WASHINGTON Nov 15 The International Monetary
Fund on Thursday gave a stamp of approval to Australia's
economic policies, commending the central bank's loose monetary
stance and saying there was room to ease further if needed.
In its annual review of Australia's economy, the IMF said
its directors also supported the government's budget-tightening
Achieving a budget surplus for the year to June 30, 2013 is
a key election promise of Australia's Labour government. In
October, the government announced A$16.4 billion ($17 billion)
in new savings and tax measures over four years to keep the
budget on track for a small surplus.
"(The IMF directors) welcomed the intention to maintain
budgetary surpluses over the medium term, thus strengthening
fiscal buffers against future shocks and the long-term cost of
population aging," the IMF said. "Directors noted nevertheless
that, in the event of a sharp deterioration in the economic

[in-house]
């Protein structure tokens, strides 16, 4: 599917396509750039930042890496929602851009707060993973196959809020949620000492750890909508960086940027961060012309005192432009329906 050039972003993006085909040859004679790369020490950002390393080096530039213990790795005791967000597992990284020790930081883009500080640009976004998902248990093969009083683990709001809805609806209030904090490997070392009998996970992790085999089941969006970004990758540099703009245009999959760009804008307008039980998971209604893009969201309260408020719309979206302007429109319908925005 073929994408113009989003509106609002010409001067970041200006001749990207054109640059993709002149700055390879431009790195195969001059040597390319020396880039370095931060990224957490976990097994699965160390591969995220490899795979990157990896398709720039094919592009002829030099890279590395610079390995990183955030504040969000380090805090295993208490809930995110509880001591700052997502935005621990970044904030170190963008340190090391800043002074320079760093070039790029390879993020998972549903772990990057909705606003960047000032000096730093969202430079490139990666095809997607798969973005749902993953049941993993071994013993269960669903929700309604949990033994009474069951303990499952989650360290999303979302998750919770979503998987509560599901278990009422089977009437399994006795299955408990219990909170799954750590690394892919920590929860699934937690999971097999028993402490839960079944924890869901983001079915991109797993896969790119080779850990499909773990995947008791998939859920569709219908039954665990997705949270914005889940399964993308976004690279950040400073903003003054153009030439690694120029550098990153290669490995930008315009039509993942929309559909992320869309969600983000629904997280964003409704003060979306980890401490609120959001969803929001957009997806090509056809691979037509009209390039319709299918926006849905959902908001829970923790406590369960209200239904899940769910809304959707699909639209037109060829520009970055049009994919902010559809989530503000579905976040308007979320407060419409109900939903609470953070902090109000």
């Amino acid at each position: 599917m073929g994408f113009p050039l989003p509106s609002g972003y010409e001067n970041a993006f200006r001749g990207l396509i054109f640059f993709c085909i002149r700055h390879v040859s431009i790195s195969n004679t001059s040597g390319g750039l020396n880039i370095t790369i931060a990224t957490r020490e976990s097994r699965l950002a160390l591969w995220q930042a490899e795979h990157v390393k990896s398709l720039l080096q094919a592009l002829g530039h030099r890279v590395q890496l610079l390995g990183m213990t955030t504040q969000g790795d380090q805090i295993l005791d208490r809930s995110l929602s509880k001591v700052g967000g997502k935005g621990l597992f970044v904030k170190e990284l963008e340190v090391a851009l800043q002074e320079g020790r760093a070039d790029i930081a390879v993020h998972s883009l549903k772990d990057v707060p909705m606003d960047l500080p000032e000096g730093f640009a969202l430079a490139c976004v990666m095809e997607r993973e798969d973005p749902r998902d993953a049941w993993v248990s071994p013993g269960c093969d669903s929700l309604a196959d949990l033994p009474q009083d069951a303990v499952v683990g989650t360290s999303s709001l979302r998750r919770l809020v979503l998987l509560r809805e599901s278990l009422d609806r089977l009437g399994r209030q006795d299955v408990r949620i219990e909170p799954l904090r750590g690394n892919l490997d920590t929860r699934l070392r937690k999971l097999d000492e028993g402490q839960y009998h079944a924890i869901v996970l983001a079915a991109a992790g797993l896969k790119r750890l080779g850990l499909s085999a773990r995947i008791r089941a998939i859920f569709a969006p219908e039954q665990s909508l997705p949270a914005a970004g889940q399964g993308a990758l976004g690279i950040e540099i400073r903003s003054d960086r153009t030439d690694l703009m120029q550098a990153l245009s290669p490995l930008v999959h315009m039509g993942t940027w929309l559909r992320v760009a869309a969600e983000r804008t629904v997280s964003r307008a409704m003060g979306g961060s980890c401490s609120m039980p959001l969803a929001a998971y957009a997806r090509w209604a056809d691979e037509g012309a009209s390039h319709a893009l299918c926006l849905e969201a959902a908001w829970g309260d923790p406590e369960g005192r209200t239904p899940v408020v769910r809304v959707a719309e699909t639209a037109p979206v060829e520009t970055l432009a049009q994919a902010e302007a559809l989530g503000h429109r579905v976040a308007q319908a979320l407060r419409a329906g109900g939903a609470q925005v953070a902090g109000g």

outlook, and hence revenue underperformance, delaying the return
to surpluses could be an option."
The IMF said the Australian dollar is still a bit above its
long-term average, hurting non-mining sectors and widening the
current account deficit. They called on the government to
continue to increase national saving, whether by reducing the
budget deficit or increasing pension contributions.
Growth in resource-rich Australia has remained well apart
from its developed peers in the euro zone and elsewhere, with
the IMF earlier predicting national income should expand 3.25
percent this year, in line with potential.
The Reserve Bank of Australia (RBA) left interest rates
unchanged at 3.25 percent last week, having cut by 150 basis
points since November last year. It left the door open to more
easing and markets are pricing in a 50-50 chance of a move in
The IMF also reviewed Australia's financial sector, finding
it "sound, resilient, and well managed." However, financial
risks remained, including from high household debt and house
prices, and reliance on offshore funding.